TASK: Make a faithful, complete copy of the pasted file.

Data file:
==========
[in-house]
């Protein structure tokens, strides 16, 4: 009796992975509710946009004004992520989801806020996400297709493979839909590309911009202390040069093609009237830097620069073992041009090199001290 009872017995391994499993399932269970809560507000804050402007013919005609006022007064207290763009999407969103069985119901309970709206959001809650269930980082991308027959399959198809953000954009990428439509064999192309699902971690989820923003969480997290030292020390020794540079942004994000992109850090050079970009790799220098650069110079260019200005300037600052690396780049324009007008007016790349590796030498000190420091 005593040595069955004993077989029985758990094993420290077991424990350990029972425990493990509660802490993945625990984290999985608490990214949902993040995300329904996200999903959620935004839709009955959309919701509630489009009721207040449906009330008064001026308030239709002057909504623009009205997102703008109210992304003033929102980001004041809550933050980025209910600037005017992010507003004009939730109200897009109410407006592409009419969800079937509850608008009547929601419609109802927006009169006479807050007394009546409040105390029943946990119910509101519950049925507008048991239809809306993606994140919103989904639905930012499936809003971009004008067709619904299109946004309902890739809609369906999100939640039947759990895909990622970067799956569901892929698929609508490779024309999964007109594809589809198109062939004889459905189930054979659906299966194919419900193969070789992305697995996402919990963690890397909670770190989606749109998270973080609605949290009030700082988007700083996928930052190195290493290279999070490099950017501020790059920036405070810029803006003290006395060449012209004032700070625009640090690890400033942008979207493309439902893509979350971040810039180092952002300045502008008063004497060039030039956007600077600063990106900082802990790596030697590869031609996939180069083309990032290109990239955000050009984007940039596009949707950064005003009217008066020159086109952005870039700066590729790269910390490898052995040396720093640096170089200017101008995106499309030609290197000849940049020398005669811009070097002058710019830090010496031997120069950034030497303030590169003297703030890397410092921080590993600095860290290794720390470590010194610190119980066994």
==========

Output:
[in-house]
């Protein structure tokens, strides 16, 4: 009796992975509710946009004004992520989801806020996400297709493979839909590309911009202390040069093609009237830097620069073992041009090199001290 009872017995391994499993399932269970809560507000804050402007013919005609006022007064207290763009999407969103069985119901309970709206959001809650269930980082991308027959399959198809953000954009990428439509064999192309699902971690989820923003969480997290030292020390020794540079942004994000992109850090050079970009790799220098650069110079260019200005300037600052690396780049324009007008007016790349590796030498000190420091 005593040595069955004993077989029985758990094993420290077991424990350990029972425990493990509660802490993945625990984290999985608490990214949902993040995300329904996200999903959620935004839709009955959309919701509630489009009721207040449906009330008064001026308030239709002057909504623009009205997102703008109210992304003033929102980001004041809550933050980025209910600037005017992010507003004009939730109200897009109410407006592409009419969800079937509850608008009547929601419609109802927006009169006479807050007394009546409040105390029943946990119910509101519950049925507008048991239809809306993606994140919103989904639905930012499936809003971009004008067709619904299109946004309902890739809609369906999100939640039947759990895909990622970067799956569901892929698929609508490779024309999964007109594809589809198109062939004889459905189930054979659906299966194919419900193969070789992305697995996402919990963690890397909670770190989606749109998270973080609605949290009030700082988007700083996928930052190195290493290279999070490099950017501020790059920036405070810029803006003290006395060449012209004032700070625009640090690890400033942008979207493309439902893509979350971040810039180092952002300045502008008063004497060039030039956007600077600063990106900082802990790596030697590869031609996939180069083309990032290109990239955000050009984007940039596009949707950064005003009217008066020159086109952005870039700066590729790269910390490898052995040396720093640096170089200017101008995106499309030609290197000849940049020398005669811009070097002058710019830090010496031997120069950034030497303030590169003297703030890397410092921080590993600095860290290794720390470590010194610190119980066994």